Alva Myrdal: A Daughter’s Memoir
Far along in the impersonal, academic study of women and work, Women’s Two Roles, which the Swedish social scientist, diplomat, and peace activist Alva Myrdal wrote with Viola Klein in 1956, she inadvertently forecasts her own future.
Since in the field of parental upbringing the extraordinary situation exists that the product is in a position to judge the producer as well as the process of production, it is almost futile to aim at perfection. Once they are old enough to read psychological literature, many children will, anyway, blame their parents for committing one or the other sin or both.
At the time Myrdal was in her mid-fifties, the mother of three grown children, two of whom would distinguish themselves in the world of letters: Jan Myrdal and Sissela Bok. She was married to though estranged from Gunnar Myrdal, the principal author of An American Dilemma, the Carnegie Corporation’s ground-breaking report on racism, who would go on to receive the Nobel Prize for economics in 1974. Alva Myrdal would win a Nobel Prize herself, the Peace Prize, in 1982 when she was eighty, for her work on nuclear disarmament. It happened to be the same moment when those words, lost in Women’s Two Roles, proved to be true. Days after the Nobel committee announced its selection, fiftyfive-year-old Jan Myrdal, author of Report from a Chinese Village and Confessions of a Disloyal European, published Barndom, a book that in its newly released English translation is called Childhood. But this is only one of its meanings. The other is “child’s verdict.” And that is what the book is.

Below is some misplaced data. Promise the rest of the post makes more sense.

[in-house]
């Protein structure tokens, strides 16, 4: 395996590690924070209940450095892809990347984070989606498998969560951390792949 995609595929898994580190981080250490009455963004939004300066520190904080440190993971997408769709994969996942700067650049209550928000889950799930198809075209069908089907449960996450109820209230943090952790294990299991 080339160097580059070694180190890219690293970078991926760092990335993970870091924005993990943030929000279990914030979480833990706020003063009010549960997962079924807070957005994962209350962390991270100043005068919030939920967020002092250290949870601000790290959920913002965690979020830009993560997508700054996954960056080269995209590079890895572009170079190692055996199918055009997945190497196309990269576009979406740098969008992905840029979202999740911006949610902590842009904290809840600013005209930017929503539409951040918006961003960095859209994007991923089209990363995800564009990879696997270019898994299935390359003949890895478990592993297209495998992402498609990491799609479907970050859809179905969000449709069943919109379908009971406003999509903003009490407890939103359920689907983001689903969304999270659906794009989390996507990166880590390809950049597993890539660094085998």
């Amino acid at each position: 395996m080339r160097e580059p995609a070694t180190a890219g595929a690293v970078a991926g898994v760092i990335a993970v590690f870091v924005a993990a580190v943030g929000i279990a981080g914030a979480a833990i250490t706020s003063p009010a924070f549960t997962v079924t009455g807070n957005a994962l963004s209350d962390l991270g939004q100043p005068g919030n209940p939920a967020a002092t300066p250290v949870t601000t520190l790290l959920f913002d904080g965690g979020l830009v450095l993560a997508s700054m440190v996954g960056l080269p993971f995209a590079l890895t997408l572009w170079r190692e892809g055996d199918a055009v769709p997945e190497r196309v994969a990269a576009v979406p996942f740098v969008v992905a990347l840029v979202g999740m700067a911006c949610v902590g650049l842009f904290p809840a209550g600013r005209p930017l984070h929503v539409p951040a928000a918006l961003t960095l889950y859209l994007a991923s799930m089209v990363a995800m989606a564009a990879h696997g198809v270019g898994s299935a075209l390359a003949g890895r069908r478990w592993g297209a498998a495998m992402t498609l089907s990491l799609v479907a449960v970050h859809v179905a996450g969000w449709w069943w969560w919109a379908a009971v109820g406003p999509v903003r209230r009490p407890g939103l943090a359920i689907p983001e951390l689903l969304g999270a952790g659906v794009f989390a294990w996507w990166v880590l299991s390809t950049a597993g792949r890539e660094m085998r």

“I am not writing an autobiography,” Myrdal states in the preface. “The text does not pretend to be true confessions, objective and thus false as a police protocol. I write my words. The childhood I depict is mine.” Childhood was serialized in Swedish newspapers under such headlines as “JAN MYRDAL GETS EVEN WITH HIS PARENTS,” and “I DETEST MY MOTHER AND MY FATHER BECAUSE THEY NEVER GAVE ME LOVE” and read on Saturday morning radio.
Childhood was a national scandal. The Myrdal family was prominent both in Sweden and abroad: among their many achievements both Alva and Gunnar had served in the Swedish cabinet and in Parliament, they had headed separate UN departments, Gunnar had been the youngest person ever to hold the chair of economics at Stockholm University and the first foreigner to be cited as an expert on American race relations in a United States Supreme Court decision (Brown v. Board of Education), Alva was Sweden’s first female ambassador to India, and their daughter married a man who became president of Harvard. Their son was an activist with a visceral disgust for social democracy who in 1979 toured Cambodia with the blessings of Pol Pot. But what made Childhood especially enticing was that Alva and Gunnar Myrdal had spent much of their lives telling others how best to live theirs. They saw themselves both as social scientists, discovering …
This article is available to subscribers only.
Please choose from one of the options below to access this article:
Purchase a print premium subscription (20 issues per year) and also receive online access to all all content on nybooks.com.
Purchase an Online Edition subscription and receive full access to all articles published by the Review since 1963.